Pathological hypertrophy is a common predecessor to heart failure (HF). The heart also grows in response to exercise but this growth, termed physiological hypertrophy, does not generally lead to adverse consequences and can even protect the heart against pathological stress. There is a fundamental gap in our understanding of why cardiac hypertrophy can have such divergent outcomes. Our over-arching hypothesis is that there are distinct forms of hypertrophy, which may appear superficially similar but have dramatically different likelihoods of progressing to HF. Our long-term goal is to understand the pathways responsible for these differences and learn whether they can be exploited therapeutically. The objective of the current application is to understand the role of the microRNA (miRNA), miR-222, in pathological hypertrophy and HF. Prior work from the applicant's laboratory identified 16 cardiac miRNAs that were concordantly regulated in two distinct exercise models. Of these, miR-222, which is also increased in serum of HF patients after exercise, was necessary for exercise-induced physiological cardiac growth. While miR-222 was not sufficient to induce cardiac hypertrophy at baseline, it was sufficient to protect against adverse remodeling after ischemic injury. The role of miR-222 in pathological hypertrophy and HF remains unexplored. Based on preliminary data presented in this application, we hypothesize that miR-222 ? despite being involved in physiological hypertrophy ? paradoxically protects against pathological hypertrophy and the progression to HF. Moreover, we hypothesize that miR-222 acts as a nodal modulator of physiological versus pathological genetic programs at least in part through effects on two transcription factors: HMBOX1 and NFATc3. These central hypotheses will be tested in three integrated Specific Aims.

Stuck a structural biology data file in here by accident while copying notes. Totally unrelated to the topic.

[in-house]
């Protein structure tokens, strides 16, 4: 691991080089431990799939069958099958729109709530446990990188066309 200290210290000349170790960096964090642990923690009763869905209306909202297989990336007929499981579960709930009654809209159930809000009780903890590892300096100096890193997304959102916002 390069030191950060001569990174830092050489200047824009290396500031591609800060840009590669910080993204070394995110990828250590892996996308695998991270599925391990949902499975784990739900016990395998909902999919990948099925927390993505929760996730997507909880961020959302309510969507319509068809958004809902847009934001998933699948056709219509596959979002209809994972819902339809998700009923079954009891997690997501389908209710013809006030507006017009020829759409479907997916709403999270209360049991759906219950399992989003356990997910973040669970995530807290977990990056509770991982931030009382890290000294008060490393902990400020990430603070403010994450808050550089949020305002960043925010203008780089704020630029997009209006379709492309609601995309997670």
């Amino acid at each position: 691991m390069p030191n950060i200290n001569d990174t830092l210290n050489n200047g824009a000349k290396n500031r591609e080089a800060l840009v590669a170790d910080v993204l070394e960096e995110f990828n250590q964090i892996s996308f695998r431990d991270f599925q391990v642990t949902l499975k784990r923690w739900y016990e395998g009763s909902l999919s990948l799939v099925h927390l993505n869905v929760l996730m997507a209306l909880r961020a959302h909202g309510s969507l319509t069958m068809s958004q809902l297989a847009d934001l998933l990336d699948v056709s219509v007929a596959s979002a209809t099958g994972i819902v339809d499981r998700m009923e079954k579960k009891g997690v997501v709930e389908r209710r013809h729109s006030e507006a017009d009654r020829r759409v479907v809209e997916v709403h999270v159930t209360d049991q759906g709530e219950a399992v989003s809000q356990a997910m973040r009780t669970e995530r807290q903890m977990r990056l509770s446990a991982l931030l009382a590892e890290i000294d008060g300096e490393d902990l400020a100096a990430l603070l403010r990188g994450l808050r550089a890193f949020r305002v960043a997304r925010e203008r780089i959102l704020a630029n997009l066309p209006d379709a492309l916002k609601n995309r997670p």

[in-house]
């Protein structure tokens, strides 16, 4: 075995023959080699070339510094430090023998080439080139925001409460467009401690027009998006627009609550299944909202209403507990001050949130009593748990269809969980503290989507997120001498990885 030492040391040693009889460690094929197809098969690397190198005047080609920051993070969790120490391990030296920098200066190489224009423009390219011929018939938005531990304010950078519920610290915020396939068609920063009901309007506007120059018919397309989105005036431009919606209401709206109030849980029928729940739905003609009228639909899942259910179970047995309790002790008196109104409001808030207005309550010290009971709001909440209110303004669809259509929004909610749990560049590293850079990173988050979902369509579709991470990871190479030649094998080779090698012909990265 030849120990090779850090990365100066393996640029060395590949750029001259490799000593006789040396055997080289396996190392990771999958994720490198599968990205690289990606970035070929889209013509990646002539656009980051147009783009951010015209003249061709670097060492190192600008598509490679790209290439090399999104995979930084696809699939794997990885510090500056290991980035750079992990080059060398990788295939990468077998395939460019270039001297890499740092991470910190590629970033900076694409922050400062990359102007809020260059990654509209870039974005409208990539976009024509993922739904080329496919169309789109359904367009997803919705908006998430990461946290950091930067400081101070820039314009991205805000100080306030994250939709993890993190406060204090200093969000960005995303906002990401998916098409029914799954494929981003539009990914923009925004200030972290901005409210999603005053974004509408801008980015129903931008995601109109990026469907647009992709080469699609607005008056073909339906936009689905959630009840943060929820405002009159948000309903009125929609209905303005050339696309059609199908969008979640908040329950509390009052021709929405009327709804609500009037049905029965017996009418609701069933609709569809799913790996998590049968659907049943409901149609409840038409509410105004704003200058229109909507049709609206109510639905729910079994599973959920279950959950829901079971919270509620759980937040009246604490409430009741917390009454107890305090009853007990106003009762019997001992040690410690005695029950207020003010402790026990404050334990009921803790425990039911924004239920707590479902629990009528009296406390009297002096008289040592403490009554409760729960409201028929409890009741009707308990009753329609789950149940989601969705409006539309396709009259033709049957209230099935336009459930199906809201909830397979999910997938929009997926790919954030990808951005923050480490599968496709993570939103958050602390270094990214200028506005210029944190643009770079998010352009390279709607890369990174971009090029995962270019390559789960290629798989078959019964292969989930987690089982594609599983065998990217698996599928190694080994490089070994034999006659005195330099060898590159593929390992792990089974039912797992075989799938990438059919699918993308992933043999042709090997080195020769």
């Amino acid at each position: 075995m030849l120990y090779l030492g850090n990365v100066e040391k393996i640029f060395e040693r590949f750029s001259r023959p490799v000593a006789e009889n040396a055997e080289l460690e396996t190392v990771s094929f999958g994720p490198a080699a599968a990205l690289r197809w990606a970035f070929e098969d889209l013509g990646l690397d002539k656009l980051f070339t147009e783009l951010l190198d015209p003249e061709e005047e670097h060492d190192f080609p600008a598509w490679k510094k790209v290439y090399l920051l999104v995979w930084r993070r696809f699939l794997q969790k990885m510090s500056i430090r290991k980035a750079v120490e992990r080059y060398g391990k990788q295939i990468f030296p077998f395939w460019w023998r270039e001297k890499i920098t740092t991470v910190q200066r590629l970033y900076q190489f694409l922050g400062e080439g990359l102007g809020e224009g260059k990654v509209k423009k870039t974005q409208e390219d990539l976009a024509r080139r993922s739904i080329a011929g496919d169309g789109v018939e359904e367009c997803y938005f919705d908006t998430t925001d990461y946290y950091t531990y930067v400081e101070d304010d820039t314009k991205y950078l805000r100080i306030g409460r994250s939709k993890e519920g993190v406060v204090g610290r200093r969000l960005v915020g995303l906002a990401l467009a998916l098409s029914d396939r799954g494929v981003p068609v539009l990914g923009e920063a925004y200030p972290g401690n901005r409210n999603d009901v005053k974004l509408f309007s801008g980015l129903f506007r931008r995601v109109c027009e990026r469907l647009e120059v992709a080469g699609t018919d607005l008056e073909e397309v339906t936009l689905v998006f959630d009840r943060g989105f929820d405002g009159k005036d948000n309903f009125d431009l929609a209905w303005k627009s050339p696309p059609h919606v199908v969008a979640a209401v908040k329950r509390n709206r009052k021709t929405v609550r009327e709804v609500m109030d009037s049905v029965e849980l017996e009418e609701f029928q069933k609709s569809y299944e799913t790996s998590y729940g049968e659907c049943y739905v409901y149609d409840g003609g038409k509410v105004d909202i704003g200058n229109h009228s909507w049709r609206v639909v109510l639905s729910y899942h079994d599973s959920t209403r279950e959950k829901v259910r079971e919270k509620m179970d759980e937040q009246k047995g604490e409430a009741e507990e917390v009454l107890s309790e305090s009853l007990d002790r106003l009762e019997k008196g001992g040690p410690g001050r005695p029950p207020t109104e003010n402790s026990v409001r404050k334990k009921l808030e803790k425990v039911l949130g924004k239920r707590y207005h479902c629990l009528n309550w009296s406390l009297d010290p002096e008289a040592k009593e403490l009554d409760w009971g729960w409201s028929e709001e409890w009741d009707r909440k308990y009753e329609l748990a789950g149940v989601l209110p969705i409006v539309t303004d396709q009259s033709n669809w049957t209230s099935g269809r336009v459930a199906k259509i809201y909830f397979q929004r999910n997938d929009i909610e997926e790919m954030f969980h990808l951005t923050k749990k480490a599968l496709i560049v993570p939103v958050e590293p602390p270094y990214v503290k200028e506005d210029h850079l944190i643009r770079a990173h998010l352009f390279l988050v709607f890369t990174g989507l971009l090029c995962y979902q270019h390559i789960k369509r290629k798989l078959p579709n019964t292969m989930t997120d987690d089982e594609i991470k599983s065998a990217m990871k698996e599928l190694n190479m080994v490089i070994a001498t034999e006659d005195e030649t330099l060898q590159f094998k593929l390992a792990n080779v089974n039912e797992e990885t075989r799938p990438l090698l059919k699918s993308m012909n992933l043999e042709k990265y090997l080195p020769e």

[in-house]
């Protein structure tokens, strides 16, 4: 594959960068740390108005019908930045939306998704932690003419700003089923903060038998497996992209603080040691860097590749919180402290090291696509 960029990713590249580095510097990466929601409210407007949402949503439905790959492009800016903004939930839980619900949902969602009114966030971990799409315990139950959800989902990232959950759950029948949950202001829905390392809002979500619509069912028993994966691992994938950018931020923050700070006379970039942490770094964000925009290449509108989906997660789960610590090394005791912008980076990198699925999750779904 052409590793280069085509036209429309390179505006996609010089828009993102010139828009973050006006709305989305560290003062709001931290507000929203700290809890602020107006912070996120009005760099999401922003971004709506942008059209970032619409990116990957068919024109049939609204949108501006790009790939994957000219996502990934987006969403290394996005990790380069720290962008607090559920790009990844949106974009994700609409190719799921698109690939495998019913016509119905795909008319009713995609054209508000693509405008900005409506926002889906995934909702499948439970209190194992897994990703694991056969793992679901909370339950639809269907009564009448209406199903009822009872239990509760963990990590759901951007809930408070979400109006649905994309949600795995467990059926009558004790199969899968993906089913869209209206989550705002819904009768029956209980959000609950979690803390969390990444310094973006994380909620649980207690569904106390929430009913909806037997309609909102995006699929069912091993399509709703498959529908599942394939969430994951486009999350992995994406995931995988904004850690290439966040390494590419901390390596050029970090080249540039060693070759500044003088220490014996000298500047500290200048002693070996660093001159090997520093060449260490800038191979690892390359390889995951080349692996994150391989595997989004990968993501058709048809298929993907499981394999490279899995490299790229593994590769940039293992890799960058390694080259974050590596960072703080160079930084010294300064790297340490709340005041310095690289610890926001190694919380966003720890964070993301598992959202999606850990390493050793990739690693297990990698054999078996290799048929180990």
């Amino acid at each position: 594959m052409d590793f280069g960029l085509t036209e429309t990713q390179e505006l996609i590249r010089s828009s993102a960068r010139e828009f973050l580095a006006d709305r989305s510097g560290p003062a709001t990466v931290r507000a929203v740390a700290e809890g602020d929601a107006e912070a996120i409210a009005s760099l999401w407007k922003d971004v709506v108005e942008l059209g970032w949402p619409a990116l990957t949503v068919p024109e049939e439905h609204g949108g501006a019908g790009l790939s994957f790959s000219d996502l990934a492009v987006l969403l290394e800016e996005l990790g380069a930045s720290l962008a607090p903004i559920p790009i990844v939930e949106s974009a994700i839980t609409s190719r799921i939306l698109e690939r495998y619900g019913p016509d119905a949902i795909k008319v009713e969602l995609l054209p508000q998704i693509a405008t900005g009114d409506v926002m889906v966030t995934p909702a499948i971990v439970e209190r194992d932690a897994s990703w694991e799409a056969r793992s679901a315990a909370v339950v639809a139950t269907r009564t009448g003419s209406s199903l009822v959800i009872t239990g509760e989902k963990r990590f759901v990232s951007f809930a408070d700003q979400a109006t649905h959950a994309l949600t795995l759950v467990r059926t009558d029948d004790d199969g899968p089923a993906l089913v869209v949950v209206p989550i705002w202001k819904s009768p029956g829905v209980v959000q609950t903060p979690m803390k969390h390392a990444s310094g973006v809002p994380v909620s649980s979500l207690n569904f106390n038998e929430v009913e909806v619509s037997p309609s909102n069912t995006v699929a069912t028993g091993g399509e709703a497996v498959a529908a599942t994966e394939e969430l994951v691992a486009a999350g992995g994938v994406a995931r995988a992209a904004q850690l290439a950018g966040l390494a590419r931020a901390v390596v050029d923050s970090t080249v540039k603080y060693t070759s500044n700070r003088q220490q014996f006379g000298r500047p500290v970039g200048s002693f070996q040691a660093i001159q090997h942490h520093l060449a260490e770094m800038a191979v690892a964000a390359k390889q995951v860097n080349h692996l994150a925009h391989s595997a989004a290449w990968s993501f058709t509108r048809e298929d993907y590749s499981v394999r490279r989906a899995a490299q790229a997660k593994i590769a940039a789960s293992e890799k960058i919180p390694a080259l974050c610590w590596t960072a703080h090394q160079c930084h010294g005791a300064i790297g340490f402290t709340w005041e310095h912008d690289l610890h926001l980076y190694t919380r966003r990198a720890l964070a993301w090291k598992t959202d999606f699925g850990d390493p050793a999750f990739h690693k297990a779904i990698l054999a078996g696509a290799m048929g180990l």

In Aim 1, we will use specific and effective gain- and loss-of-function models to directly assess the role of miR-222 in pathological hypertrophy and HF.
In Aim 2, a combination of expression profiling and bioinformatic analyses will be used to identify downstream targets of miR-222 and delineate the mechanisms responsible for its effects in pathological hypertrophy and HF.
In Aim 3, a novel technology termed CombiGEM (Combinatorial Genetics En Masse), recently developed by our collaborator, Dr. Tim Lu of the MIT Synthetic Biology group, will be used to investigate the additive or synergistic effects of miRNAs altered in exercised hearts. In vivo studies will be supported by in vitro investigation of primary cardiomyocytes to elucidate the underlying mechanisms. Our approach combines innovative hypotheses, technologies, and unique animal models with the complementary expertise of an outstanding team of collaborating investigators. The proposed research is significant, because it is expected to advance our understanding of cardiac hypertrophy and HF as well as pathways with the potential to mitigate these clinically important conditions.
Understanding why some forms of cardiac hypertrophy lead to heart failure ? and others don't ? has the potential to better identify patients at risk and ultimately to provide new therapeutic targets in these clinically important conditions. Thus, the proposed research is relevant to public health and the NIH's missions to develop new fundamental knowledge and to use that knowledge to reduce illness and enhance health.
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